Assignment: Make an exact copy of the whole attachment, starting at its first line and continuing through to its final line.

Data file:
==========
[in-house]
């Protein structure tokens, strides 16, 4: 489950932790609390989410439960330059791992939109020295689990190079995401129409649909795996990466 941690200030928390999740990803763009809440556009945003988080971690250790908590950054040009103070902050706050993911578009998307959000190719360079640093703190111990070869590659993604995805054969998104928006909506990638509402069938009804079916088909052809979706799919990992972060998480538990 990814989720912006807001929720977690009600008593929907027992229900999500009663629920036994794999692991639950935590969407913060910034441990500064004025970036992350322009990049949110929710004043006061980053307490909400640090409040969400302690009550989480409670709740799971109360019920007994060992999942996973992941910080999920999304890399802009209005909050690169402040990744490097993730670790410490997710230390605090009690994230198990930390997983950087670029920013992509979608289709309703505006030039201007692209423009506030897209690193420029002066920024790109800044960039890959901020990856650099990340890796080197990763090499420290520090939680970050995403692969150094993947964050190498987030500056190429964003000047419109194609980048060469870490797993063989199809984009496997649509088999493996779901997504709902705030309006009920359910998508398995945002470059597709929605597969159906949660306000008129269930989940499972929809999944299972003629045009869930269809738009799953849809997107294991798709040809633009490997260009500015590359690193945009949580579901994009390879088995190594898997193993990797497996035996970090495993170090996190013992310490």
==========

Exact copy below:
[in-house]
């Protein structure tokens, strides 16, 4: 489950932790609390989410439960330059791992939109020295689990190079995401129409649909795996990466 941690200030928390999740990803763009809440556009945003988080971690250790908590950054040009103070902050706050993911578009998307959000190719360079640093703190111990070869590659993604995805054969998104928006909506990638509402069938009804079916088909052809979706799919990992972060998480538990 990814989720912006807001929720977690009600008593929907027992229900999500009663629920036994794999692991639950935590969407913060910034441990500064004025970036992350322009990049949110929710004043006061980053307490909400640090409040969400302690009550989480409670709740799971109360019920007994060992999942996973992941910080999920999304890399802009209005909050690169402040990744490097993730670790410490997710230390605090009690994230198990930390997983950087670029920013992509979608289709309703505006030039201007692209423009506030897209690193420029002066920024790109800044960039890959901020990856650099990340890796080197990763090499420290520090939680970050995403692969150094993947964050190498987030500056190429964003000047419109194609980048060469870490797993063989199809984009496997649509088999493996779901997504709902705030309006009920359910998508398995945002470059597709929605597969159906949660306000008129269930989940499972929809999944299972003629045009869930269809738009799953849809997107294991798709040809633009490997260009500015590359690193945009949580579901994009390879088995190594898997193993990797497996035996970090495993170090996190013992310490």